Pregnancy mood swings remind me of my bipolar mood swings. So does overcoming them.

Pregnancy reminds me of my bipolar disorder. That’s a weird statement to make, but it’s true. Your hormones are all over the place, and not unlike the chemical reactions in your brain that make you cycle from manic to depressive. It finds you in the exact same strange space were you know your emotions aren’t 100% correct or rational but you know you are feeling them fully anyway.

A lot of the mood swings make me ponder the lessons I’ve been trying to teach myself for years. Is this a rational feeling? How can I try to turn it into one without devaluing the fact that it is real?

Just because you know an emotion isn’t right doesn’t make it go away. Knowing your manic doesn’t let you switch off your manic traits like a light switch, but it is a start, and lets be real, you have to start somewhere. It lets you start trying to fight for control.

I’ve found most of my control in this disease through medication, but even those of us who have had a lot of luck with our bipolar medications can tell you that we still swing some, and I still have to take on those swings one on one. Rational brain verses the chemical brain.

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My limit: People with access to bipolar treatment who choose not to treat it.

I’m bipolar, I write about it a lot. I cover a lot of mental health topics on this blog. I’m passionate about it. But even people who are super understanding and have been through a lot have their limits, and I want to talk about that. I want to talk about something that deeply annoys me in bipolar communities, and that’s people who have access to treatment and refuse it because they like the high of mania despite the fact that they are putting their loved ones through daily hell.

Untreated bipolar happens to everyone with the disorder. We all start untreated. Sometimes people can’t afford it. Sometimes we have to go off our medications for health reasons. Sometimes we haven’t found the right treatment and we’re in limbo as we try to get it right. It’s hard and I will support people through those rocky years without any hesitation. It’s when people have no excuse for being untreated. It’s when they give up because it’s difficult to find the right meds and therapy. It’s when they don’t do anything to try and prevent their toxic actions that hurt people. It’s when they roll over in defeat without caring the consequences.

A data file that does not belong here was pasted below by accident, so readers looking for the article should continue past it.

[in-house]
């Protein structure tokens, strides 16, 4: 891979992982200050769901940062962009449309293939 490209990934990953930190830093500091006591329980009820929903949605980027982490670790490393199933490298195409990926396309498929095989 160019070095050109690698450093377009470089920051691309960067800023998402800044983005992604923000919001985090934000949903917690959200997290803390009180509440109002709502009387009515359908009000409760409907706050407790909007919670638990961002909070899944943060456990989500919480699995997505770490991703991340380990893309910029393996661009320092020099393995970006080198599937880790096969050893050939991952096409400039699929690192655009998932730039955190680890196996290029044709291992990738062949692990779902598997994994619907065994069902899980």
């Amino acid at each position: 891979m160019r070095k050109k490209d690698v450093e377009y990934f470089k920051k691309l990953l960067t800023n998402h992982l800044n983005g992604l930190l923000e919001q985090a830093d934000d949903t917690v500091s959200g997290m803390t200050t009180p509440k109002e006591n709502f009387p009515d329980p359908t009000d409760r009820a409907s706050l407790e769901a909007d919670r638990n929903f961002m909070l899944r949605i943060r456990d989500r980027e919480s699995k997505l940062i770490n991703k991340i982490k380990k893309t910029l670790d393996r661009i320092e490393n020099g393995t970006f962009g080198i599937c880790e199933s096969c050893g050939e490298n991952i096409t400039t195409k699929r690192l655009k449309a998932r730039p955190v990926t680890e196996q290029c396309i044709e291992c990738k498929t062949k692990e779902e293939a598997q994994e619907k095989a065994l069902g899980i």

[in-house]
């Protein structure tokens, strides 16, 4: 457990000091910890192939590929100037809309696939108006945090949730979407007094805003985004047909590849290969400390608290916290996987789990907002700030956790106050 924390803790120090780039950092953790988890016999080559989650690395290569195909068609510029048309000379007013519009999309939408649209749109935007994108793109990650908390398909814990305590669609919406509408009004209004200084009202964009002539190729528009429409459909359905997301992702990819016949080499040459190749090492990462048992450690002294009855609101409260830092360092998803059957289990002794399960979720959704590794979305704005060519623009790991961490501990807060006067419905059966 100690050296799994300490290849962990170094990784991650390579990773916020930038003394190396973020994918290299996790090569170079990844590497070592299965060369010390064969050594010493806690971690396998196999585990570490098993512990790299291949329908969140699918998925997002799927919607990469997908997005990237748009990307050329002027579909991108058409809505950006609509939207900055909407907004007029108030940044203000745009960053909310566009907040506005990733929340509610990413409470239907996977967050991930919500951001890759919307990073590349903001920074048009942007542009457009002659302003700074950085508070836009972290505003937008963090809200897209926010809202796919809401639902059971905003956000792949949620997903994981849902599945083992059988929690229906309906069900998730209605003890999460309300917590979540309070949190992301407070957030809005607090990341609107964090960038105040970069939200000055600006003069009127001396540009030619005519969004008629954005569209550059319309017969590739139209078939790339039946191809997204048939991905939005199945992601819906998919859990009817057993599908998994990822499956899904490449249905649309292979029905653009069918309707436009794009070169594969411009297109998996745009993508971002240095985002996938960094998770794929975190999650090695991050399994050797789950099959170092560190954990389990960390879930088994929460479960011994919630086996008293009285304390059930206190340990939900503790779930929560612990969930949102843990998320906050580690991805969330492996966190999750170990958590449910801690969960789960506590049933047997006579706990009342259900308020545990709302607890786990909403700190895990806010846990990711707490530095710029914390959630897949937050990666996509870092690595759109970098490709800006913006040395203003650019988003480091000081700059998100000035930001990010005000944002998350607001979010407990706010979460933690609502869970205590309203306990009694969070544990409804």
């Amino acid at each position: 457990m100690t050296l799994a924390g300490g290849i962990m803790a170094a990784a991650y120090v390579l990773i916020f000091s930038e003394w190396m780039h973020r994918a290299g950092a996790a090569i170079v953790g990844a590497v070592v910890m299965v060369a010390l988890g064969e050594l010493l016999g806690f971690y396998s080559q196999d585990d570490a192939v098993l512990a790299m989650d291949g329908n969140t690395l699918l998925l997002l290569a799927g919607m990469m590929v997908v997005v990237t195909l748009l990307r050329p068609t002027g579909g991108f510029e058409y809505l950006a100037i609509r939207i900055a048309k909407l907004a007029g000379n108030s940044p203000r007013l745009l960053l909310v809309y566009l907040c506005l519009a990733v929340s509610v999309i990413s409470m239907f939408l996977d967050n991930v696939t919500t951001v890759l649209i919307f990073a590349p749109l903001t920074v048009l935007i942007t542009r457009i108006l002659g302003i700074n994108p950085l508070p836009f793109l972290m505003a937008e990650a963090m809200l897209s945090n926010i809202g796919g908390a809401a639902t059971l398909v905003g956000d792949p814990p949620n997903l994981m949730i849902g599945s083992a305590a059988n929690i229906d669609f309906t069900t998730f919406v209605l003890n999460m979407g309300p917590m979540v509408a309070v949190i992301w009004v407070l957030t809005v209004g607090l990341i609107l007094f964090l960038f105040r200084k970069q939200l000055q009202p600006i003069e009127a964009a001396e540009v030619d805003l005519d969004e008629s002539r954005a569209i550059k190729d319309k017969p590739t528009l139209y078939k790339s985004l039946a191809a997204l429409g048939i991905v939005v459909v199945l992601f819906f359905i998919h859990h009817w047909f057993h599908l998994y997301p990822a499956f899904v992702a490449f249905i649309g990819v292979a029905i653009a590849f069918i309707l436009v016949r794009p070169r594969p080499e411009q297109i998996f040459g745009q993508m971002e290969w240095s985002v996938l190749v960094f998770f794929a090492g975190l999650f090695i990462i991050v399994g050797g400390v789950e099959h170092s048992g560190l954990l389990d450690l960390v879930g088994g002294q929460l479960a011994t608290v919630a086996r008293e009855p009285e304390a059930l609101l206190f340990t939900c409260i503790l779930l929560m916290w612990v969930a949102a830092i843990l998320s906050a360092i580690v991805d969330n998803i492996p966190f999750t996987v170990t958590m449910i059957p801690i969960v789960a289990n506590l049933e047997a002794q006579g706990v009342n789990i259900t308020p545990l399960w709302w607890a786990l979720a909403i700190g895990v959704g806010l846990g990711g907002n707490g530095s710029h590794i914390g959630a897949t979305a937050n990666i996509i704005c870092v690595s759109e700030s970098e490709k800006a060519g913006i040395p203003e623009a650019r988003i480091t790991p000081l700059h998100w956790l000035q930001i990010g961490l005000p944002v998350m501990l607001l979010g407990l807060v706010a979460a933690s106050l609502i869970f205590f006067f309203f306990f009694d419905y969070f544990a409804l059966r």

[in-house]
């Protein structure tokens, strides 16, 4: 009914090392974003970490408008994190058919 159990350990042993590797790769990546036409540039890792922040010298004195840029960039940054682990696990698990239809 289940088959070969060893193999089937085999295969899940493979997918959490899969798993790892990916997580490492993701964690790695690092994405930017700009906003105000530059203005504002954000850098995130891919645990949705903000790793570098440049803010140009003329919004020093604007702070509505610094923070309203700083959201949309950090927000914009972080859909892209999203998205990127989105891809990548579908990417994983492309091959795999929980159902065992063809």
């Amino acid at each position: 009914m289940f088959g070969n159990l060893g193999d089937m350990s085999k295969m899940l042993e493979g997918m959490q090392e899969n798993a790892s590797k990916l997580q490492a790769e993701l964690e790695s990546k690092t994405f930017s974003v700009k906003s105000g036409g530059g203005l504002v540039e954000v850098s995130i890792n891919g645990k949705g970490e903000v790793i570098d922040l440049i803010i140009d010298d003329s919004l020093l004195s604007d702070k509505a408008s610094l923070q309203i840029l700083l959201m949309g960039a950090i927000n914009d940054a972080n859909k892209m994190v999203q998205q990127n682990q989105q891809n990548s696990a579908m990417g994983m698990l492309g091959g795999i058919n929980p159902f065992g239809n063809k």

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Childhood bipolar diagnosis: The good, bad, and ugly.

I saw a post about whether or not children get diagnosed with bipolar and it sounded like a lot of doctors have changed their diagnosing and are waiting till the children are older. I don’t think this is wrong, a lot of children can have mental health episodes without being bipolar and I do think for a while we were over diagnosing everything from bipolar to ADHD. The fact is that children are hard to read, and I totally understand if doctors are hesitating to pull the trigger on really big diagnostics like bipolar disorder

But being a child (I was six) diagnosed with bipolar disorder I think there are both benefits and draw backs from being both diagnosed at that age and actually being bipolar that young.

The Positives:

  • I was able to learn the big lessons early: Being diagnosed early meant that I got to learn the hard mental health lessons young and didn’t have to struggle with them as an adult. I learned that going off your medications was a terrible idea and that my episodes of mania and depression weren’t cured they were medicated. A lot of young adults who are freshly diagnosed try to go off their medication because they feel better and they think that maybe everyone got it wrong. These unmedicated periods make the suicide rates so much higher for bipolar patients and can cause other major problems. It was easier as a nine year old to go off of them while being super supervised by my parents to make sure nothing bad happened.
  • I was able to learn coping skills while learning other daily skills: It’s easier to make pathways while your brain is growing! I was able to learn a lot of skills while I was still picking up life habits, that means they are seriously ingrained in me. This is great!
  • I’ve learned which meds worked young: I’ve had my trial and error phase with most medications. And while it’s possible for me to need a new medication at some point in my life, we still have a solid foundation to work with based on which classes of medication have worked for me in my (long) past! The trial and error phase is terrible, I think anyone can tell you that, so having most of mine behind me as a young adult is wonderful.
  • I spent a lot more time analyzing my emotions: I do better than a lot of freshly diagnosed adults at identifying my swings. It’s because I’ve had parents point out my habits over the years so I have a base understanding of them. This makes it easier as an adult because I don’t spiral as much because I have learned how to catch them before they get to bad (normally- I’m still human).